Government health officials are becoming increasingly concerned about the rise of the anti-vaccination movement, which withholds much needed vaccinations to deadly diseases on the grounds the shots are more harmful to children than the diseases themselves.
This issue is contentious, with Australia recently banning people from the healthcare system who do not receive the free shots.
This looks to be a smart policy, as confirmed by a six-year-old child from Spain that has been admitted to hospital with the first recorded case of diphtheria in the country since 1986.
The little boy had not been received vaccinations against the infectious disease, despite the free vaccination programs offered by Spanish public health services.
EL PAÍS, a Spanish news agency, confirmed the boy had not been vaccinated because his parents are against the practice.
The disease is deadly and the child is currently in the intensive care unit, where he is being treated with an anti-toxin. Yet because the disease is now so rare, thanks to vaccines, the Health Ministry had to search for the anti-toxin worldwide. Some was finally sourced from Russia, where the Russian ambassador flew to Spain to personally give the country the much needed drug.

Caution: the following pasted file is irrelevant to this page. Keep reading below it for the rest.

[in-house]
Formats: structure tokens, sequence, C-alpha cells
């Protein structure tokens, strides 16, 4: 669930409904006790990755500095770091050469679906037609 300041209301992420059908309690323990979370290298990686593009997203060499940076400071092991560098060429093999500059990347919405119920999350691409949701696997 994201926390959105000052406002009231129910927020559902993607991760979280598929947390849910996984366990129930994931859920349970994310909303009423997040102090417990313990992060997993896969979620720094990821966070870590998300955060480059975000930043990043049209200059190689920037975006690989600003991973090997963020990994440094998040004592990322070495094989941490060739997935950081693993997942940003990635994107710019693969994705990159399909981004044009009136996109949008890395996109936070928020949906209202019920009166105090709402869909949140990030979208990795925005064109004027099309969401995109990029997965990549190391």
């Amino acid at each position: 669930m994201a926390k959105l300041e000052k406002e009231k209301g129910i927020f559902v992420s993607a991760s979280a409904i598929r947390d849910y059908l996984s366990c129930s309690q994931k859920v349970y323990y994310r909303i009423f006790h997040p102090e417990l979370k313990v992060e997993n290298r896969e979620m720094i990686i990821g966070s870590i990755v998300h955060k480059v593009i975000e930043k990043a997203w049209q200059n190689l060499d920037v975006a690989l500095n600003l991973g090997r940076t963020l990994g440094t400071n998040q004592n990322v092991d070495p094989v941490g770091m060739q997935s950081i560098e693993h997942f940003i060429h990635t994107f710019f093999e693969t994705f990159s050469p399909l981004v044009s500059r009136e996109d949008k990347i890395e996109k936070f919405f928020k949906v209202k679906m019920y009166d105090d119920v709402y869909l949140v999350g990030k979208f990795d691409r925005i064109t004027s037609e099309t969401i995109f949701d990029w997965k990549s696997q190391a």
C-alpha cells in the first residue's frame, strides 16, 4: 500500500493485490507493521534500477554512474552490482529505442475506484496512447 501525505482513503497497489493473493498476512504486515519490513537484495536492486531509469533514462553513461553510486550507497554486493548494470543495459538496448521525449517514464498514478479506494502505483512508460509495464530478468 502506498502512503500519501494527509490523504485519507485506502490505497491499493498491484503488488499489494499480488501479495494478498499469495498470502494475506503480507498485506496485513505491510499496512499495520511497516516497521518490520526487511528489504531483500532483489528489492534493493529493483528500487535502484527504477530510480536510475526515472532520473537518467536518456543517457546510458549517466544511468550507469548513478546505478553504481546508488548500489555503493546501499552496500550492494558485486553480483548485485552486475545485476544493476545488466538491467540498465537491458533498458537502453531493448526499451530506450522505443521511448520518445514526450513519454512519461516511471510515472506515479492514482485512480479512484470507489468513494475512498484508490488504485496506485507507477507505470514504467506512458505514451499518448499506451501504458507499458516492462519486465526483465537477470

“The problem is that these days, no one has this illness. Everyone is vaccinated,” Rubén Moreno, the general secretary for the health service, told EL PAÍS.
Diphtheria is an infection caused by the bacterium Corynebacterium diphtheriae, which is most likely to affect children under five and adults over 60. It spreads via direct contact or through the air, and causes severe respiratory problems.
One out of every 10 patients dies from the early symptoms
In light of this, general secretary Moreno, called these campaigns “irresponsible.” He continued: “The consequences of not vaccinating a child can be dramatic. The right to vaccination is for children, not for the parents to decide.”